Phishers host banking and other phishing pages, then write socially engineered emails and send them to users across the globe. Most often they have a massive list of email addresses and names. They also regularly buy and sell such information, including full names, birthdates, email addresses, age, gender, phone numbers, etc. This type of information can also be used for identity theft.
What’s important here is that during this filtration process, the phishers try to leave out suspicious emails which could belong to people in the Internet security domain. Most of the emails are sent to addresses which do not end with a corporate or company domain name. So only expect your Yahoo! spam folder, or other public email hosting services, to be filled with phishing emails.
If you are interested in starting your own research into phishing or building a company similar to PhishTank, you can begin by signing up a dummy email address onto a lot of questionable websites – especially porn and warez websites. Just give out your email address freely and the URIs for recently hosted phishing pages and scam emails will start pouring in.
Despite all of the efforts by phishers to avoid sending emails to antivirus/anti-phishing companies and other information security domains, a dummy email (similar to the type previously mentioned whose sole intention is to infiltrate would-be phishers) may be included on their massive email list. That’s all it takes. Once he/she reports the page, the browsers become aware of the malicious nature of the page. And once that happens the scale of users that will be affected by the scam goes down drastically.
How do phishers avoid being exposed? What’s the workaround for phishers so that the websites they compromised can continue to steal data?
For this we have to go back a few lines above where we pointed out settings for browsers to detect phishing pages.
Before taking you to the page where they ask for your credentials, phishers can point you to a page which contains a shellcode to disable anti-phishing checks, change your DNS to their custom DNS Server and then redirect you (the victim) to the actual phishing page. The chances that a victim would report the page they were redirected from are slim.
To prevent being a victim in this type of attack a heuristic scan to compare the contents of pages with lists of well-known websites like PayPal, American Express Bank, CitiBank, etc. should be done. That way the browser can detect rogue pages as per the DNS and other matching checks and does not have to rely solely on the blacklists.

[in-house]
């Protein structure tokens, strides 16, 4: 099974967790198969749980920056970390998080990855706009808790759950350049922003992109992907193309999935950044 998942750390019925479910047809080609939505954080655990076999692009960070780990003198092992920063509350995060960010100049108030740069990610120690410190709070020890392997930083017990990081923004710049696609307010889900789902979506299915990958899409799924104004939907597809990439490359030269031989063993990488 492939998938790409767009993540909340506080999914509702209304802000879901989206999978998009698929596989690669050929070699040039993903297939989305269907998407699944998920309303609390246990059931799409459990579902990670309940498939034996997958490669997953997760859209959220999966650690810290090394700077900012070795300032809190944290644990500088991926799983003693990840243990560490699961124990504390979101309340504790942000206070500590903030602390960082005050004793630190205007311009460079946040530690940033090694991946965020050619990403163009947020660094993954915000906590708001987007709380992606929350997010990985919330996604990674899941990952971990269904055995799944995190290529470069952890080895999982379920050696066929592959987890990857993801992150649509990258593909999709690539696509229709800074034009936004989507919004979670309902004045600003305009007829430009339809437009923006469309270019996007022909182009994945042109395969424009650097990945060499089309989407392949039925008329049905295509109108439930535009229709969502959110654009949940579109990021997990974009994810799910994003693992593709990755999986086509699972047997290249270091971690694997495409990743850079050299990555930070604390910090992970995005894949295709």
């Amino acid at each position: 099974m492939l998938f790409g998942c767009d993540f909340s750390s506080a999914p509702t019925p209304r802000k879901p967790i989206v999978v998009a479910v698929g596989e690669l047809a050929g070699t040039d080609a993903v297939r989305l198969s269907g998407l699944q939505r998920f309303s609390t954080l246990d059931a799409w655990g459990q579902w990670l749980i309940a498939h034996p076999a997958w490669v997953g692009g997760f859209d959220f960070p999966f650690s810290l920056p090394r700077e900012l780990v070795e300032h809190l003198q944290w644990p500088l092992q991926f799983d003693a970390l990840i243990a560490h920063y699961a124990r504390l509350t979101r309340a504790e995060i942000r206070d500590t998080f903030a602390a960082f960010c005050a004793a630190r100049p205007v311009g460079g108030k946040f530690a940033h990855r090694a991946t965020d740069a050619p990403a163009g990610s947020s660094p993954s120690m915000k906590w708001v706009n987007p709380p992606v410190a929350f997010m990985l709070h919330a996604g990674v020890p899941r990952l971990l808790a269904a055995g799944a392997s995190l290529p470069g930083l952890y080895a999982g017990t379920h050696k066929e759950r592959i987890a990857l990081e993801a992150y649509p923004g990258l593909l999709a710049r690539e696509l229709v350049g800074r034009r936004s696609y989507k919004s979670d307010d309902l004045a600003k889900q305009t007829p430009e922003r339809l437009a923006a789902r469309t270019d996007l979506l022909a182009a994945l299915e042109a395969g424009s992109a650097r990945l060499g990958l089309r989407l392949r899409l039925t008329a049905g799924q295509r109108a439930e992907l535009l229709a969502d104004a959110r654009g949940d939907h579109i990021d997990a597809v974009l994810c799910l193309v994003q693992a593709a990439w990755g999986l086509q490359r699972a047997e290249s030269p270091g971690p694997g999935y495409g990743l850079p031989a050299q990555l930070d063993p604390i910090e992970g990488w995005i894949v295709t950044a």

Defending against potential phishing attacks
How to make a phisher’s life difficult:
- In situations where the phisher relies on gathering credentials from a file where all the data gets saved, it is easy to fill the log file with garbled text or XSS and CSRF capable code. It is not always the case, but the phisher might be capable of viewing the logs in a browser or using some client-side software. A multi-attack vector covering all possible vulnerabilities and client software might be used to view the logs and can help the victim attack the would-be attacker and possibly gain access to their command and control center too. It is definitely a long shot, but well worth the attempt.
- Banks can deliberately visit the known phishing pages and key in a custom username and password. These credentials are called honeypots. They are not real accounts, but have been created specifically for phishers to use. When the honeypot credentials are entered into the banks actual website, a form opens up which sends browser exploits aimed at gaining a shell of the phisher’s system. This would send the bank information such as the IP address and other important system details.
There is a good chance that an attacker is behind a Privoxy, TOR, etc. Under such scenarios this specially-crafted page will have to do a name resolution of the IP, and on detection of its TOR or Privoxy would send a reply back that says “browsing using TOR is not supported.”
A desperate phisher might just switch over to his real IP and try to logon to the banking terminal, hence giving away more than just his identity and location easily.
The best bet is to redirect the attacker to a browser pwning page silently after he keys in the fake credentials.
While it is true that setting up phishing pages is a fairly easy process, it doesn’t require any huge investments. Although it is one of the simplest cybercrimes to pull off it is still one of those crimes wherein the thief himself/herself might get mugged by likeminded criminals.
Phishing is a double-edged sword and I’ll leave it at that.